The sixth generation of cellular technology has yet to be formally defined, and the official 3GPP release that is designated as “6G” is probably still several years away. But we already have a sense of what the major features of 6G will be. How? From looking at the ongoing development of 5G, and previous cellular generations.
“When we talk about specific technology, whether it’s 4G or 5G and even 6G, there will always be a smooth transition,” explained Reiner Stuhlfauth, technology manager, wireless, for Rohde & Schwarz. A previous generation of technology, like 5G, will not suddenly die away, he continued, nor will it be independent of everything that has come before, or will come after.
3GPP gives a new overarching generational name to releases which incorporate enough new features, Stuhlfauth points out, but overall, a new “G” is an evolution based on a technical foundation that has been established in previous releases and is subsequently enhanced. For example, 5G continues the development of carrier aggregation that was established in LTE, but introduces the use of much wider bandwidth.
So what does the evolution of 5G tell us about features of future 6G systems? Stuhlfauth sees three major trends happening in 5G that give a glimpse of 6G:
- Technology enhancements to existing operations, such as expanding frequency ranges. In Release 15, 5G started off with the use of Frequency Range 2 (FR2) millimeter wave spectrum. Release 16 expanded that to include unlicensed frequencies and support for private networks. That doesn’t fundamentally change 5G itself, Stuhlfauth noted, it just adds new bands for 5G operations. He expects to see the upper limit of 5G operations shift from 71 GHz up to 100-200 GHz and even into terahertz frequencies.
- Operational enhancements that either optimize or simplify protocol flows and network processes—for instance, streamlining device waking and authentication processes to suit the needs of low-power IoT sensors.
- Support for specific verticals or use cases beyond those of interest to traditional mobile network operators, such as Non Public Networks (NPN) for industrial use, or automotive vehicle-to-everything.
Stuhlfauth describes a path forward for two features in particular that illustrate where the standards are likely to go in 5G-Advanced (Rel. 18) and beyond.
One is positioning, which has been around since 3G first incorporated GPS use in cellular devices. 5G builds upon LTE capabilities to speed up the time to the “first fix” of position, using a base station’s “knowledge” of its own location to work around GPS’ slow data rates that can cause first fix to take as long as 12 minutes, in worst-case scenarios. 5G radio signals can also be used to estimate position independent from satellite coverage and leverage indoor location estimation, Stuhlfauth explains, and he expects later 5G releases (Rel. 18 and Rel. 19) to further improve positioning accuracy to centimeter levels as well as tackle differential positioning or ranging, where the absolute position of an object isn’t as important as its position in relation to other objects, such as a vehicle’s position in relation to other vehicles on the road. 5G will also be able to help to ensure the accuracy and security of positioning information by defeating location spoofing through assistance to satellite networks: The terrestrial 5G network will be able to offer an “integrity code” that supplements satellite information to verify a connected device’s actual location.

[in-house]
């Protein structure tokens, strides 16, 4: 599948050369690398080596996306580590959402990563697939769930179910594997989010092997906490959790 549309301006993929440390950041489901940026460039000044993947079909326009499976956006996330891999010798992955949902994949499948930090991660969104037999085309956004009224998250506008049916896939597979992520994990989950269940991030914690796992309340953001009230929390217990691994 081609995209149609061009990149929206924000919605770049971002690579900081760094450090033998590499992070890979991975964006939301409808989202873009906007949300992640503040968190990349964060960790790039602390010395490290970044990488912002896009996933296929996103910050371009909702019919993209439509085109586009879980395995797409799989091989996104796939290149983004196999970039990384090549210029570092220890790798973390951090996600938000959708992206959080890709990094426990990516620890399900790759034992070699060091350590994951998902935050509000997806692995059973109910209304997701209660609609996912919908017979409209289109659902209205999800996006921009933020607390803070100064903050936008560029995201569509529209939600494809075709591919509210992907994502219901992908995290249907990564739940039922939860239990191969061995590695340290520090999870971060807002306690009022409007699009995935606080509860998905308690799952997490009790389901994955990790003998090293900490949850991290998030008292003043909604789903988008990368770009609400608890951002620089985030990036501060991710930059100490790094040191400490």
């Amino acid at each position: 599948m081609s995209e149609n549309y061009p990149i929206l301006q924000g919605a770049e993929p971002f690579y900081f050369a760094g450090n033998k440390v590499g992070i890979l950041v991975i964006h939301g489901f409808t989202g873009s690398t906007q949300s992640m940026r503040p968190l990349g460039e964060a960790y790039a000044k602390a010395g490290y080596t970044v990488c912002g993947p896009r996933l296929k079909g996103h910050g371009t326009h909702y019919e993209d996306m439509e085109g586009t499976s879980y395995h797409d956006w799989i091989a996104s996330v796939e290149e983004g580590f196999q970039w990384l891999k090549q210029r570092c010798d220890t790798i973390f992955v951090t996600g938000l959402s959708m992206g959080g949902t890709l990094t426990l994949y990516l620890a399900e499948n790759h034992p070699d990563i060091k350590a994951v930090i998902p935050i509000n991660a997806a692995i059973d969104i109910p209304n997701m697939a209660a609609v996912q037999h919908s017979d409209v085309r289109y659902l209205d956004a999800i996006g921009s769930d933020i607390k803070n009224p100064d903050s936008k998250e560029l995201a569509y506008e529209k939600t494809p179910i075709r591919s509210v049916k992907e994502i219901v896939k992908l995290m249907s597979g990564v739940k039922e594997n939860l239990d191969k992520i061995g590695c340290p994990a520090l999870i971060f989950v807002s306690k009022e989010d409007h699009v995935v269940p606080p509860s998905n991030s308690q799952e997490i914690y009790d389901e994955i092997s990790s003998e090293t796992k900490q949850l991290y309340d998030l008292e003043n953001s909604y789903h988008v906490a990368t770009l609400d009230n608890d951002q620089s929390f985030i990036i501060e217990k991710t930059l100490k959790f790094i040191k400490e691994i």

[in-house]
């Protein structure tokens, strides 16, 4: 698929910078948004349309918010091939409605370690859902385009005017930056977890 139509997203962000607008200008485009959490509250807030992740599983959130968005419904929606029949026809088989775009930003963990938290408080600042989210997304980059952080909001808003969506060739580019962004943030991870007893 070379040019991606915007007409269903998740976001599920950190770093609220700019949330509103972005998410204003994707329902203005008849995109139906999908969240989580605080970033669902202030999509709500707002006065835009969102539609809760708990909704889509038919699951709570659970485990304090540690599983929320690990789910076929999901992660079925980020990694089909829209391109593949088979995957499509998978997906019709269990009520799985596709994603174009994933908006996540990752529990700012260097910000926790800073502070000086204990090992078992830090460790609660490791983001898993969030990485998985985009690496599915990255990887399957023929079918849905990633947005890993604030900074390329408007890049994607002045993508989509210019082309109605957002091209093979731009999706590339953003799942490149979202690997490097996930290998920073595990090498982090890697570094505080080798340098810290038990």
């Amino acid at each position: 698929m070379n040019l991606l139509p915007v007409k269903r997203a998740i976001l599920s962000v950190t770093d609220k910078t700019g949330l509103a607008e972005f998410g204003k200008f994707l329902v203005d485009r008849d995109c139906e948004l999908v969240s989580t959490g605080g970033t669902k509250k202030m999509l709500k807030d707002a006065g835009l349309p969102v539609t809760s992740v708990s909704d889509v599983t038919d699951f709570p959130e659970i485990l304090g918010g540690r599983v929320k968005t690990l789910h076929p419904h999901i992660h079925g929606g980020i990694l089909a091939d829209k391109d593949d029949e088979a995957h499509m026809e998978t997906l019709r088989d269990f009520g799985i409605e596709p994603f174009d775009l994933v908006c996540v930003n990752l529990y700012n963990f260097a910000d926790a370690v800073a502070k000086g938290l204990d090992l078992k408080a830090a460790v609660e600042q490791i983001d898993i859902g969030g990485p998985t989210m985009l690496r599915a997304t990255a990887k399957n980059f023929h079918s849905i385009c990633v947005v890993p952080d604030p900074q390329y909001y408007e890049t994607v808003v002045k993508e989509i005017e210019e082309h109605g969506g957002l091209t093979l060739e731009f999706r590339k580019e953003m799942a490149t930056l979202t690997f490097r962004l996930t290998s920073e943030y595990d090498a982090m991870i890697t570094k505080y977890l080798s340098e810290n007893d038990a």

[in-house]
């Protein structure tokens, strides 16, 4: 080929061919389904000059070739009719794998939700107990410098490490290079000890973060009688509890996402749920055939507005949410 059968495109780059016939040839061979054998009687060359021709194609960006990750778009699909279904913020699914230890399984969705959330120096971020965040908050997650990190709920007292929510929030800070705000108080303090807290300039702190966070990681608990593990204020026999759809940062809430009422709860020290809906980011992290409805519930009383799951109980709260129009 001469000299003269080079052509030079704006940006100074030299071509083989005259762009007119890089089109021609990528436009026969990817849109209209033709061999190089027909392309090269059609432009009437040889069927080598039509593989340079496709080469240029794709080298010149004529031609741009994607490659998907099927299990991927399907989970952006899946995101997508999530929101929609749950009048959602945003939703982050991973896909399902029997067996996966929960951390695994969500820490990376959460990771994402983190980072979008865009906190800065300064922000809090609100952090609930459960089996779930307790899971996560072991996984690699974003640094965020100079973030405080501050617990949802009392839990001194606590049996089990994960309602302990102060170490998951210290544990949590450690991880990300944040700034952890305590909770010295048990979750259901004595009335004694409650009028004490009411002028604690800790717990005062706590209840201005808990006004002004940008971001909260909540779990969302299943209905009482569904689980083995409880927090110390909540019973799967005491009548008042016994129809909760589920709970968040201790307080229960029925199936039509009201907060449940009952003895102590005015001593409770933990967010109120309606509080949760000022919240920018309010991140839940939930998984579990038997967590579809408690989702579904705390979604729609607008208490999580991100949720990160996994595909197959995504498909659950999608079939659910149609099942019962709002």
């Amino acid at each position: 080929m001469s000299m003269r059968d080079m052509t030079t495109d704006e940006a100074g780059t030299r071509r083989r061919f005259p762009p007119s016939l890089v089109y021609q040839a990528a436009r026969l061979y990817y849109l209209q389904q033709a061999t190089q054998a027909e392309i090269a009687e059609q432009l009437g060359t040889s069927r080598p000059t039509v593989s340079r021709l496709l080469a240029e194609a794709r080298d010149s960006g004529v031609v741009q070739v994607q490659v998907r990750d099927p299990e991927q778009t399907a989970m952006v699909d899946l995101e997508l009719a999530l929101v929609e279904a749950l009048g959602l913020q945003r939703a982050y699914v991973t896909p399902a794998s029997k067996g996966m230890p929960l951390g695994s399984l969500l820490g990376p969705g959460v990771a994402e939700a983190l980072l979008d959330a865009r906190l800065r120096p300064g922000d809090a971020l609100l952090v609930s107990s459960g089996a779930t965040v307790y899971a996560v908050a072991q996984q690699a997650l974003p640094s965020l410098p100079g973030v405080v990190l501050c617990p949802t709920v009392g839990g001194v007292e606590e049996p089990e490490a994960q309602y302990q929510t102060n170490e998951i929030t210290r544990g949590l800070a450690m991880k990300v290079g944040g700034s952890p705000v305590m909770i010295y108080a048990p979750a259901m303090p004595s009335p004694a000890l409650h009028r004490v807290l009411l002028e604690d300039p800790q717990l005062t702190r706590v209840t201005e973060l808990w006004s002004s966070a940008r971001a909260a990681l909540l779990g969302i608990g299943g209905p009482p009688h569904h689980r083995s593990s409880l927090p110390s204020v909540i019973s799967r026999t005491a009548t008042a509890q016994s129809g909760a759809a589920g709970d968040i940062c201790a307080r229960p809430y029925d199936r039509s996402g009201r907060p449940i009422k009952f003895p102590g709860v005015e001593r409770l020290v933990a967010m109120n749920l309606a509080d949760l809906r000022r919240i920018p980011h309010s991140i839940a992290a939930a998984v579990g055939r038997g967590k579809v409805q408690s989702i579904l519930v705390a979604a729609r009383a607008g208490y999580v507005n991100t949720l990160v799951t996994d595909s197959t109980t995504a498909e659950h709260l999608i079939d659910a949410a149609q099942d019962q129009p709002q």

Beyond just positioning, Stuhlfauth sees 6G as a convergence of cellular and aerospace ecosystem in a way that will build upon and yet go beyond previous technology generations. Today’s mobile networks from 2G to 5G cover about 80% of the world’s population, but less than 40% of its land mass and only 30% of the world overall, Stuhlfauth says, leaving vast swaths of maritime and airspace without mobile network coverage. While 5G has been designed as a terrestrial technology that will be slightly modified to begin to integrate interactions with Non-Terrestrial Networks (NTN) such as low-earth-orbit (LEO) and geostationary satellite networks, Stuhlfauth says that the path from 5G to 6G will take that concept even further: From base stations on the ground and the use of satellites as basic signal repeaters, to more intelligent satellite-based stations that have onboard processing, edge compute resources and the ability of memory buffering, and eventually to leave the concept of a “base station” behind. A new phrase entering the 6G conversation is “organic networks”, a concept signifying that network nodes would be able to enter or leave the network, or move relative to other network nodes.